I picked the Phillies to repeat as National League champions this year because of their devastating lineup, the presence of Cole Hamels, and the weakness of their competition in the NL. Despite slow starts from Hamels and Rollins, the Phillies enter this weekend’s series against the Yankees in first place in the NL East, in large part thanks to the strength of their offense and the weakness of their competition.
The Phillies have scored 5.74 runs per game this season, tops in the majors and comfortably ahead of the second-place Yankees (5.66 R/G). They’ve done that despite the fact that Rollins was hitting just .195/.231/.268 with one stolen base on May 11. Since then, Rollins has hit .341/396/.500 and stolen four bases, and the Phillies have gone 7-3 while scoring an even six runs per game.
With Rollins having returned to form, the top two-thirds of the Phillies lineup is indeed devastating. Behind Rollins lurks Chase Utley (.295/.432/.597), Raul Ibañez (free from pitcher-friendly Safeco, he’s leading the majors in homers, total bases and slugging, and the NL in RBIs and OPS), and Ryan Howard. Behind them is my preseason breakout pick Jayson Werth, who is living up to my expectations by hitting .272/.371/.500 and leading the team with eight stolen bases in nine attempts (including a recent successful steal of home). Only then do you get to switch-hitter Shane Victorino.
Yes the bottom third is weak, it is a National League lineup after all, but playing in an American League park, as the Phils will be doing this weekend in the Bronx, they can slot in ace lefty pinch-hitter Matt Stairs (.304/.515/.609) as the designated hitter behind Victorino.
No NL team can rival that firepower, which is why the league has to be thankful that the Phillies’ pitching has been so bad in the early going. Only four teams, the Yankees among them, have allowed more runs per game than the Phillies this year, and no team has a worse starters’ ERA than the Phillies 6.31. Forty-six-year-old Jamie Moyer has had just two quality starts in eight tries; last year’s deadline pickup, Joe Blanton, has just three in eight tries and has allowed ten runs in 13 innings over his last two starts; and fifth-starter Chan Ho Park just got booted from the rotation altogether.
Fortunately for the Phils, Cole Hamels is emerging from his early season struggles. After starting the season nursing an inflamed pitching elbow, which pushed back his first start, Hamels was rocked in his first two outings (12 runs in 9 2/3 innings), then took a comebacker off his pitching shoulder in his third, and rolled over his ankle trying to field a ball in his fourth. He had to leave both of those latter games following those injuries, but over his last five starts, including those two, he has posted a 2.70 ERA and struck out 33 men in 26 2/3 innings, and he’s lasted at least six full innings in each of his last three.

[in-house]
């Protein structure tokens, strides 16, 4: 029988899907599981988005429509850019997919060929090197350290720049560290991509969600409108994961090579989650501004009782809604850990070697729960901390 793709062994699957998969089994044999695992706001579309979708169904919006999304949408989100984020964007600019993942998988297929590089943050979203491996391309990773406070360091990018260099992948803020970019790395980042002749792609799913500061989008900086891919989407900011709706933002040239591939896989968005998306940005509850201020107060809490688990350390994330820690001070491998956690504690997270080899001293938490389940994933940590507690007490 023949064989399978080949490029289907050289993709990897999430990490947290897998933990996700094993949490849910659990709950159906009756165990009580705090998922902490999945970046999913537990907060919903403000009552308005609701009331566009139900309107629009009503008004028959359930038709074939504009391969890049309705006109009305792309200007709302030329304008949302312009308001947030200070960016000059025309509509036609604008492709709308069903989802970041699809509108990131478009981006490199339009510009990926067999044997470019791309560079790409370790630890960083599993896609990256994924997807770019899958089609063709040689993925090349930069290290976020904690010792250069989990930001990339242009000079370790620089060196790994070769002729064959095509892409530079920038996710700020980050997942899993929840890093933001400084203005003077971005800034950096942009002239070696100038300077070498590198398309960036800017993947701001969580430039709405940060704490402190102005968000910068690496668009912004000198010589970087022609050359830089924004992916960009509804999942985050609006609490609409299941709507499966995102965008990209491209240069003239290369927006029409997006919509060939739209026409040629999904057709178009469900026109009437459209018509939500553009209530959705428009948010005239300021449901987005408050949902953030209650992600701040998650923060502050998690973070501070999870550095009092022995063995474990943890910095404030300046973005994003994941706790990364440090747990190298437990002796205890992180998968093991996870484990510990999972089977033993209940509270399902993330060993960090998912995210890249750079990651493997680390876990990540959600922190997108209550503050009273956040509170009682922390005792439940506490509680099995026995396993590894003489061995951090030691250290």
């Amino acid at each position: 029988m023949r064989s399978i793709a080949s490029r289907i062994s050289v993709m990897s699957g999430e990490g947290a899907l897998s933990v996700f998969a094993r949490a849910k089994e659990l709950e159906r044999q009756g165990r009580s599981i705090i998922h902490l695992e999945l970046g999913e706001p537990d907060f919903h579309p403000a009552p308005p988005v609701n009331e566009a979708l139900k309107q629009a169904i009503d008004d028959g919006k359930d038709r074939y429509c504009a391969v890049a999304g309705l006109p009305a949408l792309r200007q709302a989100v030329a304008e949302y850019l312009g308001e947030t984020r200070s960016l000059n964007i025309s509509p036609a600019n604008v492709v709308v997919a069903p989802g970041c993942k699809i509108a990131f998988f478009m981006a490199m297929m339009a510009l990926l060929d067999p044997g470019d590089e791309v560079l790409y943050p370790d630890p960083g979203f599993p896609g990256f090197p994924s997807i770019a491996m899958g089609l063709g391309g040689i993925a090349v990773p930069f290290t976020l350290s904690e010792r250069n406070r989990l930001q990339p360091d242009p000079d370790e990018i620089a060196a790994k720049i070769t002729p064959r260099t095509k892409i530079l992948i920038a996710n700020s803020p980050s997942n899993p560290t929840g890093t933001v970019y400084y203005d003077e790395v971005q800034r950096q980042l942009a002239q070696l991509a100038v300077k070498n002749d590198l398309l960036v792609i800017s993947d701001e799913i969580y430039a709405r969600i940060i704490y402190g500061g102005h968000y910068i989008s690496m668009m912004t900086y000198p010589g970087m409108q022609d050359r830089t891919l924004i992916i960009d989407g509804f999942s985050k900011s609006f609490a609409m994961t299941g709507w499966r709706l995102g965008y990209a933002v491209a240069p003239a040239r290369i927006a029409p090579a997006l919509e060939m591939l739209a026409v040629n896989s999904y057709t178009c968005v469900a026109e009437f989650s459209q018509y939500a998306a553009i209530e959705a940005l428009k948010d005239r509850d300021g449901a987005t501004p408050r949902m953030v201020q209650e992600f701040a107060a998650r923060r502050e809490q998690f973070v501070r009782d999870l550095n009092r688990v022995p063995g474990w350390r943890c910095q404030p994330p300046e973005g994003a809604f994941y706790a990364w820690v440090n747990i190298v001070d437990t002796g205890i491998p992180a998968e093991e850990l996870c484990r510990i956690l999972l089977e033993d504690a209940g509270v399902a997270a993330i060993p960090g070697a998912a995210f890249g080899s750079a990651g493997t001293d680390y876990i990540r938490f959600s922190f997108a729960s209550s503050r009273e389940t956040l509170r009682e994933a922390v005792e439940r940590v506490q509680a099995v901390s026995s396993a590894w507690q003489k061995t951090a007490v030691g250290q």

With Hamels and Rollins rounding into form, it’s no surprise that the Phillies are on a hot streak. They’re 6-1 on their current road trip, which has fare more to do with how they’re playing than where. It’s not outlandish to treat this weekend’s series between the Yankees and the defending World Champions as a potential World Series preview, but it’s enough for me that they’re two of the best and hottest teams in baseball.
The Yankees will send CC Sabathia to the mound to take on fellow lefty Hamels in a rematch of Game One of last year’s NDLS on Sunday. Tomorrow they’ll face another lefty in 26-year-old J.A. Happ, Park’s replacement in the rotation. Tonight, they’ll face the pitcher who has been keeping the Phils afloat through Hamels struggles, Brett Myers.
Myers hasn’t been pitching like a proper ace, he isn’t one, but he’s been consistently solid for the Phils, turning in a quality start in five of his last six outings. His last two have been his best, as he’s allowed just three runs in his last 13 innings and struck out eight Nationals in seven innings his last time out. Myers one bugaboo has been his major league leading 12 home runs allowed. That’s a bad weakness to have coming into the Bronx as the Yankees lead the majors in home runs (the Phillies lead the NL), and the new Yankee Stadium has been host to more home runs than any other park this year.
The Yankees counter with A.J. Burnett, who will look to push the Yankees’ winning streak into double digits. Burnett held the Twins to two runs in 6 2/3 innings his last time out while striking out seven, but he also walked six men. The Yankees have won just two of Burnett’s last four starts over which he’s posted a 4.61 ERA and walked 4.28 per nine innings. Those are his four starts since giving up eight runs in Fenway. Burnett is giving the Yankees length, but he’s thus far looked like little more than the league-average innings eater he was when not facing the Yankees last year, which means it will be up to the Yankee offense to take advantage of Myers’ gopheritis tonight.
In other news, Brian Bruney’s elbow is hurting. He was unavailable last night and is unavailable again today. Given the hit the bullpen took last night after Joba Chamberlain’s first inning exit, the team has decided to activate Chien-Ming Wang to reinforce the pen. Jonathan Albaladejo, who gave up four runs in 2 1/3 innings last night, has been optioned to Scranton to make room for Wang.